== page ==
Elusive Truth

It is a source of deep frustration for me that our political system seems bent toward evil. Politicians spend millions and millions of dollars campaigning — with very little regard for truth in the process — so that they can show America how to make better use of our financial resources.

The sheer hypocrisy is overwhelming.

If they spent that much money fighting for the truth, perhaps the cost of campaigns could be justified.` But, having listened to a couple of debates and countless ads, I still find I can do little but guess at what the truth must be.

I’m glad we have so many “fact checkers” these days but I keep wondering why they have so little effect. Has America simply become indifferent to truth?

That is not an idle question for me. Beginning at least as far back as the 60s, it does in fact seem clear that the very idea that truth exists has come to be doubted more and more. Having lost the church and its teachings as the common denominator in ethical and cultural thinking, America and Europe are adrift in many ways.

Frankly, I don’t blame the secularists for this so much as I do the church. If we had been caring more for truth and less for our own authority and status, we would have been serving the world much better and few would have felt such a strong need to reject us.

I’m not naive. I know full well that some folk — perhaps a Christopher Hitchens belongs in this category — are motivated by a hatred of God. We will always have human ego to contend with, both in the church and without.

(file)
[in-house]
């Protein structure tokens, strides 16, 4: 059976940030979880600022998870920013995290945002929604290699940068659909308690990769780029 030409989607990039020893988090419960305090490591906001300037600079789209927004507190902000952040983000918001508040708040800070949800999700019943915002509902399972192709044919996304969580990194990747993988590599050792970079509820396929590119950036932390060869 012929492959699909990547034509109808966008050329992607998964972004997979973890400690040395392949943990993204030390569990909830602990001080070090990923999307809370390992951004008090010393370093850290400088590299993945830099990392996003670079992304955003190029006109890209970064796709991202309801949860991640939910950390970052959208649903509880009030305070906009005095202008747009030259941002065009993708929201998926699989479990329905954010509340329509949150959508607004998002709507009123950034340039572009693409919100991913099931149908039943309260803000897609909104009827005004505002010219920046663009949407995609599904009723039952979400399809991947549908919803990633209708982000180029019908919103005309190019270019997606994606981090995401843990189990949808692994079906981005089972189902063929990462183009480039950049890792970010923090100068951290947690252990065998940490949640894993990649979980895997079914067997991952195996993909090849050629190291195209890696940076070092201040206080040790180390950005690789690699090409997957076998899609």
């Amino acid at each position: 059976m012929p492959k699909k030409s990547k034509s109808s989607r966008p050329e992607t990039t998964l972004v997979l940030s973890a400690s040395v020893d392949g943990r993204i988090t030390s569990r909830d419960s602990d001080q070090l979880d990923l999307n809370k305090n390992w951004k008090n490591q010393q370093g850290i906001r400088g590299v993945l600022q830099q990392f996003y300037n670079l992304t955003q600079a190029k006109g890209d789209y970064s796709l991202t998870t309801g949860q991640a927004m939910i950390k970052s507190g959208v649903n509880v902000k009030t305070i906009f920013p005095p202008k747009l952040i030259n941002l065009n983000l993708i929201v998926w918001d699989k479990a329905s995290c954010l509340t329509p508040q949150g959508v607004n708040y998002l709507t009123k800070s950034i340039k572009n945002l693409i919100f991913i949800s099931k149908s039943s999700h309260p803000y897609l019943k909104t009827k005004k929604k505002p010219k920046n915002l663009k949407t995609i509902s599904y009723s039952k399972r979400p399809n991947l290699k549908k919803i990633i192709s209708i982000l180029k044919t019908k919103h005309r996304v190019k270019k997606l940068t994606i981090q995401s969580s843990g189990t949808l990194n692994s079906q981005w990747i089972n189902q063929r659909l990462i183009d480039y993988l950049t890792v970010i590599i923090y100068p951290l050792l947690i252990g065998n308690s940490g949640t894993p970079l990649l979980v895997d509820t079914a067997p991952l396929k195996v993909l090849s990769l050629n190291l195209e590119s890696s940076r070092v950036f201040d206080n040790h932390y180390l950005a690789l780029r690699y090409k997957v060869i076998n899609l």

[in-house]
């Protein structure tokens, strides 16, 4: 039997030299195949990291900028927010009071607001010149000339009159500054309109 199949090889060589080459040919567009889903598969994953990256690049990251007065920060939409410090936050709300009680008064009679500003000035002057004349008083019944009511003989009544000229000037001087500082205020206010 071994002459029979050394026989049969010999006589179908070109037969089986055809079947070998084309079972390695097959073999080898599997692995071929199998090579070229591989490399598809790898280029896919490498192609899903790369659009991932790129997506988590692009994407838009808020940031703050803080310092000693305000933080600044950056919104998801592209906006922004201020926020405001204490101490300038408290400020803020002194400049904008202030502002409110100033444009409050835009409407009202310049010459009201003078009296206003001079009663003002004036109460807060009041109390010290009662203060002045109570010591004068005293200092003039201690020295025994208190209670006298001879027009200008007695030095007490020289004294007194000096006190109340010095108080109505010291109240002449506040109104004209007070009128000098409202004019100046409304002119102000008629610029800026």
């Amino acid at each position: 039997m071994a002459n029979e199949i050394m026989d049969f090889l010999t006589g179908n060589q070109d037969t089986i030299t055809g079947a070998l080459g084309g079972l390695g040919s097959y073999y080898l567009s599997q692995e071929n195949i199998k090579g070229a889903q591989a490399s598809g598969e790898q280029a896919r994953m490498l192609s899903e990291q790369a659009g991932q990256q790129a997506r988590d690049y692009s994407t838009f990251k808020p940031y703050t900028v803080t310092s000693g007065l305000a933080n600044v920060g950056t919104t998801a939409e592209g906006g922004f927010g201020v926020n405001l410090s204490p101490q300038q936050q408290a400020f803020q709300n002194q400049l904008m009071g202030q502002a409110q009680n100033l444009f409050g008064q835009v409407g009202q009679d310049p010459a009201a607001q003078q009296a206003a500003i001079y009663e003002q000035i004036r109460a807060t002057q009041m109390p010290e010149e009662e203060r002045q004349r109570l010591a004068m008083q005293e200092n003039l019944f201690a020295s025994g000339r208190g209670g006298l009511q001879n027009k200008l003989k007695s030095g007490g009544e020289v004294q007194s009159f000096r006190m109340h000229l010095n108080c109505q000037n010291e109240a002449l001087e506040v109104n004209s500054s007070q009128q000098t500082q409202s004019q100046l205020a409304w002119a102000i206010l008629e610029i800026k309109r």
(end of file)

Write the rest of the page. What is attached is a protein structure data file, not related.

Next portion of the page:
I can’t help thinking, though, that we who claim to be the children of the Creator have badly failed by not being very creative. We who claim to see with the eyes of the Spirit have not been very insightful. We think we have immersed ourselves in the wisdom of God have not been very wise. So creative, insightful, wise people have tended to show little interest in the church.

How long has it been since we have produced a Bach? The church in Europe has given us a Barth and a Bonhoeffer, a Stott and a Wright. What about the church in America? Years ago Richard Foster wrote in Celebration of Discipline that what we need is people of greater depth. Foster has worked hard to help us become just that, as have people like Eugene Peterson and Henri Nouwen, but we’ve barely begun.

O Lord, move us farther along your path. Teach us your ways and create in us a whole new depth of Christlikeness of character. Please, Lord.


About mthayes42

I am a retired pastor, interested in the Bible, cross-cultural ministries, Dietrich Bonhoeffer, and the current and past history of western civilization.
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2 Responses to Elusive Truth

  1. playfulpups says:

    I agree with your observation of “fact checkers”. They are in abundance, yet it doesn’t seem to stop some (politicians or otherwise) from skewing the truth, or out and out lying. It’s a shame, really, that all people don’t have a natural instinct to be good, do good, and promote goodness. I do have faith, however, that there are still a great many out there that believe in good…

    • mthayes42 says:

      Thanks for the note. Like you, I know there are many people who care about the truth. So few of them, though, seem to be in positions of power. Long ago, Socrates said that the only reason a good person would run for office was to keep the bad person out of office.

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